Best Tracks: If there are any, I missed them.
Octavarium sounds so over-produced and clean that I wouldn’t be surprised if it had been soaked in Fairy Liquid during the months prior to its release. Now, this may not be a problem for some people, but I want by Rock music dirty & raw, and my Prog-Rock made by a bunch of unkempt intellectuals, talking long into the night about String Theory and the meaning of life. The vision I get of this album’s recording process is of a bunch of wealthy, middle-aged, slightly flabby men, sitting in their 1,000 track digital studio in Hollywood, supping Cappucinos. And that doesn’t do it for me, I’m afraid.
The songs aren’t bad, and their playing can’t be faulted (technically they are so bloomin’ perfect that they sound like those annoying people in instrument shops that shred guitars and pound drums so brilliantly that I am forced to leave through abject jealousy), but this is paint-by-numbers music, probably read from scores rested elegantly on music stands, and the passion is turned down to absolute zero as a result.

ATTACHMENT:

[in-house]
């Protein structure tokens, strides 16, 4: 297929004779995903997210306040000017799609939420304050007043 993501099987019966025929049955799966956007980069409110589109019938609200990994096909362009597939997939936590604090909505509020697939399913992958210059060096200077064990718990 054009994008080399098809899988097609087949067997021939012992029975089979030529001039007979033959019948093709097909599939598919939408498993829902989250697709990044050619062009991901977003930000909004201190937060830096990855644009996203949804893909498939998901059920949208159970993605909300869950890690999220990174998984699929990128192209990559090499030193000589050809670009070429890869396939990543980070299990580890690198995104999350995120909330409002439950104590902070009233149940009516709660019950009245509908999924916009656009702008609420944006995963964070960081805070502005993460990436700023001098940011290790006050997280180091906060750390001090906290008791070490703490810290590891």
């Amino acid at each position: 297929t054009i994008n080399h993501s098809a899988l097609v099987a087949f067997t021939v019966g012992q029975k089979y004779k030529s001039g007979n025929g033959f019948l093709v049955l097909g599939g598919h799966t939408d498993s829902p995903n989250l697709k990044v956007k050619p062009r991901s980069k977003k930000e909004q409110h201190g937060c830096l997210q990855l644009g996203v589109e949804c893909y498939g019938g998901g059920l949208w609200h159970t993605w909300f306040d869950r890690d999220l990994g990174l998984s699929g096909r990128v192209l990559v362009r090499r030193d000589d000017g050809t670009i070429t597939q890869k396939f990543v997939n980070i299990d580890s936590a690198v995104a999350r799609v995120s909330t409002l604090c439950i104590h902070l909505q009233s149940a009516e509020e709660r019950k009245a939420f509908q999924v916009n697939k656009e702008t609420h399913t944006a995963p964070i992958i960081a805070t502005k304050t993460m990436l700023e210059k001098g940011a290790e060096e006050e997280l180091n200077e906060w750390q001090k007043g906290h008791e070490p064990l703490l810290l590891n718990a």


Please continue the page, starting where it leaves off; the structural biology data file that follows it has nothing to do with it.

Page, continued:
Dream Theater don’t do themselves any favours lyrically, either, with lines like Octavarium Part IV‘s: ‘Our deadly sins feel his mortal wrath/Remove all obstacles from his path’, and The Answer Lies Within‘s: ‘Life is short/ So learn from your mistakes/ And stand behind/ The choices that you make’.
I’ve leaned from my mistakes: never again will I buy an album based on the ratings of Play.com reviewers.
I don’t normally shelve an album after only one listen, but this just isn’t going to get any better. If you’re going to have songs that are 24 minutes long on an album, you’d better either be Pink Floyd, or have something interesting to say.